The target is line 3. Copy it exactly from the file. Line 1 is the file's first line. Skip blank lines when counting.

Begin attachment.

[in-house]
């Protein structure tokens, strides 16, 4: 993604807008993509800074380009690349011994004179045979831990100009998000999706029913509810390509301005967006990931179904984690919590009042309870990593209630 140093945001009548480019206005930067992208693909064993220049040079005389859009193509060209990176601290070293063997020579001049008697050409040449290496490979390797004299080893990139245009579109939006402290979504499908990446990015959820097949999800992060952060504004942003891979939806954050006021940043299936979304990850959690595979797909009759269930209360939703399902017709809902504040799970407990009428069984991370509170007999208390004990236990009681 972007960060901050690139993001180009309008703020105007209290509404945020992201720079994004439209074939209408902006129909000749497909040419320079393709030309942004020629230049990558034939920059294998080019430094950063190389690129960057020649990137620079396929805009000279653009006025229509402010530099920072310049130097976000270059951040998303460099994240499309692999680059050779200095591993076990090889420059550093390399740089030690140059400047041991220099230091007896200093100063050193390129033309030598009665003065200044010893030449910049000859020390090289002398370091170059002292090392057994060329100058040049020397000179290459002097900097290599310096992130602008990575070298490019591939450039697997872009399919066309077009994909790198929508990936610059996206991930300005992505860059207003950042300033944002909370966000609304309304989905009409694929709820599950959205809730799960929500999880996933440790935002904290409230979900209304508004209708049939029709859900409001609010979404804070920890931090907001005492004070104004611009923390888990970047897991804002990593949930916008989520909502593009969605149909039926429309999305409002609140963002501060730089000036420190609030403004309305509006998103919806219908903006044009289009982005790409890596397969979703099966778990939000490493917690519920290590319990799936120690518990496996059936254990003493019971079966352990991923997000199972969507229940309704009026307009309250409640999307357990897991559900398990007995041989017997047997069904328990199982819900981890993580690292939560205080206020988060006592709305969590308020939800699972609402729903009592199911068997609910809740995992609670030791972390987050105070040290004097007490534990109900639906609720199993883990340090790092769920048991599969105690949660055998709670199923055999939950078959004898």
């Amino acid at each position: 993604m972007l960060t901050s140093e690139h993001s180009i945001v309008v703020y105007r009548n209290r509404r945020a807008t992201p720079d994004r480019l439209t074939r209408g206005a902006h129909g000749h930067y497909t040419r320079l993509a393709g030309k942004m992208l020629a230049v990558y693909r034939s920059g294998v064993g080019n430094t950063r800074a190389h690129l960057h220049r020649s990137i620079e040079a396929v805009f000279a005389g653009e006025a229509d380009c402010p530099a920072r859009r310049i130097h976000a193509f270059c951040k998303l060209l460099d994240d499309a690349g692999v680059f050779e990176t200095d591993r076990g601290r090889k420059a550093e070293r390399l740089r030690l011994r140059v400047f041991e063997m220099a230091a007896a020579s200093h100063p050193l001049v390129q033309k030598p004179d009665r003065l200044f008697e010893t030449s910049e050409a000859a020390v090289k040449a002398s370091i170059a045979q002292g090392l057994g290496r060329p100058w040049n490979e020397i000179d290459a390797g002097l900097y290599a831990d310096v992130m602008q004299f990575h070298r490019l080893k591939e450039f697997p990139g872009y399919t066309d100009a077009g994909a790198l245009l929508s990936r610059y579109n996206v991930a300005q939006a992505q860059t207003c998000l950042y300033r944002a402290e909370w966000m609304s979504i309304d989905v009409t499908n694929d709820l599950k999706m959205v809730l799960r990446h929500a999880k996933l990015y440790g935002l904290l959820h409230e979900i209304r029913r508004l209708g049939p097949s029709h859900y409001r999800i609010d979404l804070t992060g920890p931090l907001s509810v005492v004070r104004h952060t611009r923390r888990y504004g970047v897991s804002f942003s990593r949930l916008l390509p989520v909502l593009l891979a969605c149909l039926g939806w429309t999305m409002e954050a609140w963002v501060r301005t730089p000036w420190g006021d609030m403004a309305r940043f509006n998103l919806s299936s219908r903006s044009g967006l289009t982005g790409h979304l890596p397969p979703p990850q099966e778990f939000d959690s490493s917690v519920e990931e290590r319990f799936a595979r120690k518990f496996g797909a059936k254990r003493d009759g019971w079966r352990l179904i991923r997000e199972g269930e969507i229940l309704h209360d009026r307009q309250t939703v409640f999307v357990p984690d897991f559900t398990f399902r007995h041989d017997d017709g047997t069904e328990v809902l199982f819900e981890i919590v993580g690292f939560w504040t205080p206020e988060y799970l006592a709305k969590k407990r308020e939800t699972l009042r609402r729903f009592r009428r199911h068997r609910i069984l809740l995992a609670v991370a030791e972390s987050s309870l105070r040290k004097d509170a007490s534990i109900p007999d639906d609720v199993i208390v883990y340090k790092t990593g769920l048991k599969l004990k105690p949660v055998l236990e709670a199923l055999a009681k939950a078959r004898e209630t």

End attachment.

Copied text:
């Amino acid at each position: 993604m972007l960060t901050s140093e690139h993001s180009i945001v309008v703020y105007r009548n209290r509404r945020a807008t992201p720079d994004r480019l439209t074939r209408g206005a902006h129909g000749h930067y497909t040419r320079l993509a393709g030309k942004m992208l020629a230049v990558y693909r034939s920059g294998v064993g080019n430094t950063r800074a190389h690129l960057h220049r020649s990137i620079e040079a396929v805009f000279a005389g653009e006025a229509d380009c402010p530099a920072r859009r310049i130097h976000a193509f270059c951040k998303l060209l460099d994240d499309a690349g692999v680059f050779e990176t200095d591993r076990g601290r090889k420059a550093e070293r390399l740089r030690l011994r140059v400047f041991e063997m220099a230091a007896a020579s200093h100063p050193l001049v390129q033309k030598p004179d009665r003065l200044f008697e010893t030449s910049e050409a000859a020390v090289k040449a002398s370091i170059a045979q002292g090392l057994g290496r060329p100058w040049n490979e020397i000179d290459a390797g002097l900097y290599a831990d310096v992130m602008q004299f990575h070298r490019l080893k591939e450039f697997p990139g872009y399919t066309d100009a077009g994909a790198l245009l929508s990936r610059y579109n996206v991930a300005q939006a992505q860059t207003c998000l950042y300033r944002a402290e909370w966000m609304s979504i309304d989905v009409t499908n694929d709820l599950k999706m959205v809730l799960r990446h929500a999880k996933l990015y440790g935002l904290l959820h409230e979900i209304r029913r508004l209708g049939p097949s029709h859900y409001r999800i609010d979404l804070t992060g920890p931090l907001s509810v005492v004070r104004h952060t611009r923390r888990y504004g970047v897991s804002f942003s990593r949930l916008l390509p989520v909502l593009l891979a969605c149909l039926g939806w429309t999305m409002e954050a609140w963002v501060r301005t730089p000036w420190g006021d609030m403004a309305r940043f509006n998103l919806s299936s219908r903006s044009g967006l289009t982005g790409h979304l890596p397969p979703p990850q099966e778990f939000d959690s490493s917690v519920e990931e290590r319990f799936a595979r120690k518990f496996g797909a059936k254990r003493d009759g019971w079966r352990l179904i991923r997000e199972g269930e969507i229940l309704h209360d009026r307009q309250t939703v409640f999307v357990p984690d897991f559900t398990f399902r007995h041989d017997d017709g047997t069904e328990v809902l199982f819900e981890i919590v993580g690292f939560w504040t205080p206020e988060y799970l006592a709305k969590k407990r308020e939800t699972l009042r609402r729903f009592r009428r199911h068997r609910i069984l809740l995992a609670v991370a030791e972390s987050s309870l105070r040290k004097d509170a007490s534990i109900p007999d639906d609720v199993i208390v883990y340090k790092t990593g769920l048991k599969l004990k105690p949660v055998l236990e709670a199923l055999a009681k939950a078959r004898e209630t």